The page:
BioShock is one of those rare game series where all elements of storytelling and gameplay meld together to create a near-flawless masterpiece. BioShock Infinite is the culmination of those elements; it is as perfect as a game can be, and like always with great films and games, a large chunk of that credit lies with the music. Garry Schyman is the voice behind the scores for the series, and Infinite proves to be a much different though equally effective effort.
The first two BioShock games occurred in Rapture, the city at the bottom of the ocean built and run by Andrew Ryan. What makes a BioShock game so unique is its atmosphere. Those games were built around dark, seeping wet corridors overrun with citizens driven mad. Horror was a big element in the mood, and Schyman's scores played to that greatly with screeching strings and haunting lullabies. Infinite takes the essential ingredients of setting and atmosphere and flips it on its head. Infinite is set in Columbia, a city suspended in the sky that is run by Zachary Comstock. Things are bright and colorful, and still quite maddening, but the mood changes. Horror is no longer an element, at least in the form of flickering lights and suspicious shadows. Now it is embodied in overarching themes of religion, racism, and slavery. Schyman is working in a much sparser and selective mode here in terms of score, but the emotions and colors his music evokes is all the more powerful because of it. He utilizes a handful of short melodic passages that work more like motifs musically, but grand themes figuratively within the game. Screeching violins are gone, and in their place we get full-bodied percussion that fuels the action. These can be heard in "The Battle For Columbia" cues, of which there are five in total. The true highlight of Schyman's percussion writing, however, can be found in "The Songbird," which comes crashing in with your first encounter of him. It is primal, unsettling, and oozes adrenaline.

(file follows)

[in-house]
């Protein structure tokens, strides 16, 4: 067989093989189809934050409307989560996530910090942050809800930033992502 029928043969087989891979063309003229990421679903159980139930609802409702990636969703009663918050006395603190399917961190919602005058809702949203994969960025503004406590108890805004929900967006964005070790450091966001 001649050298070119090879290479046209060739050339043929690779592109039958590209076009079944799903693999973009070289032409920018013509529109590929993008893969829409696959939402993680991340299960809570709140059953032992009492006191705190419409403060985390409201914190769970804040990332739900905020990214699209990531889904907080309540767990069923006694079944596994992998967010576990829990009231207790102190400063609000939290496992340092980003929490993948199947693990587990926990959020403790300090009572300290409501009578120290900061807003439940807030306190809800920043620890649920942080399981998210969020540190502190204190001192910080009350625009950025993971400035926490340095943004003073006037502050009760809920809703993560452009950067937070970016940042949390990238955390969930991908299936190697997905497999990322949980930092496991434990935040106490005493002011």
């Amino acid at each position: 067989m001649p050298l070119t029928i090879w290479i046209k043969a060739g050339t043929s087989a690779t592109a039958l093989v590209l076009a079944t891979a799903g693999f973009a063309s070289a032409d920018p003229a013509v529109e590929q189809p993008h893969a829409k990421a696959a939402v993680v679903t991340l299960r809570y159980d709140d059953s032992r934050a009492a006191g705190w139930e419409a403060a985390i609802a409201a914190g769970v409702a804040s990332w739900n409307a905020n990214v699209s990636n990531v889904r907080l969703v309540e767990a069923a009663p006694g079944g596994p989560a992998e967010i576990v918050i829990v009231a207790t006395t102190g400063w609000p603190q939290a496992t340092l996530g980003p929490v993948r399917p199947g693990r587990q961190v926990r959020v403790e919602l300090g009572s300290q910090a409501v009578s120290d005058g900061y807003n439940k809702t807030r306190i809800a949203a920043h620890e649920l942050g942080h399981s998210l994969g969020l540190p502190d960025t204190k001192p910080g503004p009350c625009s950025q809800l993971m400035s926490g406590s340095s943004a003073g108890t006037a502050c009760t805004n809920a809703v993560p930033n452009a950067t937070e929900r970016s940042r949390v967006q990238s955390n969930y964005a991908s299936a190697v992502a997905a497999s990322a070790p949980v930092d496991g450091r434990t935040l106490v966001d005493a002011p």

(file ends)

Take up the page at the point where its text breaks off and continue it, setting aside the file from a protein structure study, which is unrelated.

On the other end of the spectrum, there are the achingly beautiful melodies for Elizabeth and her journey with Booker, the game's protagonist. "Will The Circle Be Unbroken," though written by Ada Habershon and Charles Gabriel, works as an all encompassing theme for the story. There's a wonderful choral version that opens Booker's first arrival in Columbia, there's a short passage from it utilized as diegetic music when the game reaches its lowest and most dire point roughly halfway through, and finally the album is closed out with its full version as performed by Booker and Elizabeth. More directly, though, is the yearning and hopeful cue "Elizabeth," that actually scores Booker's desire to get the girl and wipe away the debt, which will later be echoed in "Back In The Boat" and "Smothered." Moreover, there is a playful motif for Rosalind Lutece and Robert Lutece, the mysterious twins that seem to hold all the secrets about Columbia and appear and disappear at will throughout the game (hear "Lutece" and "Lions Walk With Lions"). Once you hit "Let Go" on the album, the rest of the music scores the final moments of the game as everything falls into place. It is only about 8 minutes in total, but this 'suite' is all you need to understand how integral Schyman's music is to the story being told, "AD" and "Baptism" being the score's absolute standouts.
BioShock Infinite is gaming at its finest, and the musical palette that Garry Schyman builds around the narrative and characters is what grounds it to reality for the player and listener. Among all the fantasy, the motifs and beautiful melodies infuse a great amount of humanity into the experience, and that is what will keep me coming back to this score. It is just a shame there is so little of it.
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